XENIA — Greene County commissioners on Thursday voted unanimously to formally oppose a giant utility-grade solar operation proposed for 1,500 acres between Cedarville and Yellow Springs.
Though the vote was unanimous, some commissioners expressed they would still support the project under specific circumstances. Commissioner Tom Koogler said he would support the project if it followed the county’s land use plan.
“I am not against solar,” commissioner Tom Koogler said. “Going forward we need to be consistent with how we apply the land use plan. If this would fit the criteria of our land use plan, I would be supportive of this project.”
An application for the Kingwood Solar operation was filed in April with the Ohio Power Siting Board, which will ultimately approve or deny the facility’s construction. In August, the commissioners passed an amendment to its land use plan, titled Perspectives 2020, which outlines criteria for proposed solar developments, some of which the Kingwood project does not meet.
Per the amendment, the criteria for “limited utility-scale renewable energy systems” include being set back from roads and parcel lines by at least 300 feet, not occupy more than two percent of land outside the Urban Service Boundary for each township, and must not be within viewing distance of any cultural, historic, or recreational resources in Greene County.
Kingwood Solar is located within 300 feet of 4-H Camp Clifton, and within five miles of Clifton Gorge, Clifton Mill, and John Bryan State Park.
The commissioners added that property rights of the landowners involved played a part in their decision. Kingwood Solar acquired long-term leases from at least 17 area landowners to build the solar farm on their property.
“We have property owners on both sides saying ‘you shouldn’t tell me that I can’t lease this,’ and you have other property owners saying ‘hey, it’s my property and it’s getting challenged or damaged by what you’re doing on yours.’” Commissioner Rick Perales said. “I could argue either side of this. I tried to even it out, make sure the facts were out there.”
Perales added that he believed there was still an opportunity for compromise between the parties involved.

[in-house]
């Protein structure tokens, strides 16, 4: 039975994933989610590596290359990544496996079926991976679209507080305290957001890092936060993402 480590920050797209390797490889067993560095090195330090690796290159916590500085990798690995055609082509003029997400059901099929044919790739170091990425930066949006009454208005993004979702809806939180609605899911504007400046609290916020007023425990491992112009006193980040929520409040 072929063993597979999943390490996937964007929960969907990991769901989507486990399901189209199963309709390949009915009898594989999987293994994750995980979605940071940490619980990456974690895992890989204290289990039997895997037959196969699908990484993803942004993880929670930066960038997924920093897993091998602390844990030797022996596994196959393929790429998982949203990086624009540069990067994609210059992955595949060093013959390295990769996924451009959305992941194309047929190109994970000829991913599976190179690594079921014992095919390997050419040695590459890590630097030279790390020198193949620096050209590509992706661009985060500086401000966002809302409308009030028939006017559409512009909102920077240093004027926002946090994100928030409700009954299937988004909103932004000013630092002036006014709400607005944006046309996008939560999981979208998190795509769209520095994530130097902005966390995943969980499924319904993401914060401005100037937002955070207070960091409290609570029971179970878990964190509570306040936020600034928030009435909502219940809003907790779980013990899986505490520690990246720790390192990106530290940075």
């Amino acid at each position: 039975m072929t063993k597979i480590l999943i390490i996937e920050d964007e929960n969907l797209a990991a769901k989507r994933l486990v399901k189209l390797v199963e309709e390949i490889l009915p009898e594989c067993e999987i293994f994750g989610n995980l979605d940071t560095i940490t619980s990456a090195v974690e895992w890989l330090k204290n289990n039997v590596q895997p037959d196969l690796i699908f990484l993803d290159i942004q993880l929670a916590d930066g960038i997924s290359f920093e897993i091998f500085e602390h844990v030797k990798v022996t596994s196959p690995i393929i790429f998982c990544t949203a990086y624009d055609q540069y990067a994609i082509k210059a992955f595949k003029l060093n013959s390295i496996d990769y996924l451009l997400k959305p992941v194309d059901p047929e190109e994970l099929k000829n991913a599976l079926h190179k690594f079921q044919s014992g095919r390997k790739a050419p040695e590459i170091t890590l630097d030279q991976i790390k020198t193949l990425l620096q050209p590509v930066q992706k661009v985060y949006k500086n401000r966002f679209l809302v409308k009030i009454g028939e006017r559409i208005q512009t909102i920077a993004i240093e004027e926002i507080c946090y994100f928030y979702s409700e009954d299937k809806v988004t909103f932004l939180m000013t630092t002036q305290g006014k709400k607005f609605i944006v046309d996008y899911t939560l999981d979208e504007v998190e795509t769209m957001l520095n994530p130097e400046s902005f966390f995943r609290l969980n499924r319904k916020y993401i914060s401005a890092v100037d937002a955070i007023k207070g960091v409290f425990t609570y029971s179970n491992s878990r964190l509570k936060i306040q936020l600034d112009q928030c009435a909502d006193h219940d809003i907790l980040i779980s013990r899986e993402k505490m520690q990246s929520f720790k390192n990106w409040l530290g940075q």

“I believe there is still an opportunity there to give to both sides a little bit and bring this thing a little bit closer,” Perales said. “I will support this project and work with my colleagues to make the best out of it.”
Jane Sweet, a landowner who has leased part of her farm to Kingwood, views the solar utility as a way to preserve the farmland for the future, and spoke in favor of the solar facility at the commissioners meeting Thursday.
“All this land, 50 years ago, used to be farmland. Farmers have to sell off, it’s nothing new. My daughter and her family, they’ll be taking over after I kick off.”
Though the commissioners have no power to approve or deny the project, the Ohio Power Siting Board has previously said it would take the commissioners’ position into account, based on the passage of Ohio Senate Bill 52. The bill, which gives local governments a say in utility-scale renewable energy development, went into effect Oct. 11. Kingwood is exempt from new Ohio Senate Bill 52 controls because its application and impact study had been completed earlier, according to the Public Utilities Commission of Ohio.
Kingwood Solar, owned by Texas-based Vesper Energy, is a 175-megawatt solar array operation expected to generate approximately 360,000 megawatt-hours of electricity per year. Kingwood seeks to build the facility in Greene County because of its ideal sunlight conditions for solar development, land availability, and proximity to the electric grid.
Ohio Power Siting Board staff are expected to make a recommendation, which includes the commissioners’ input, by the end of this week. The next public hearing for Kingwood Solar is Nov. 15.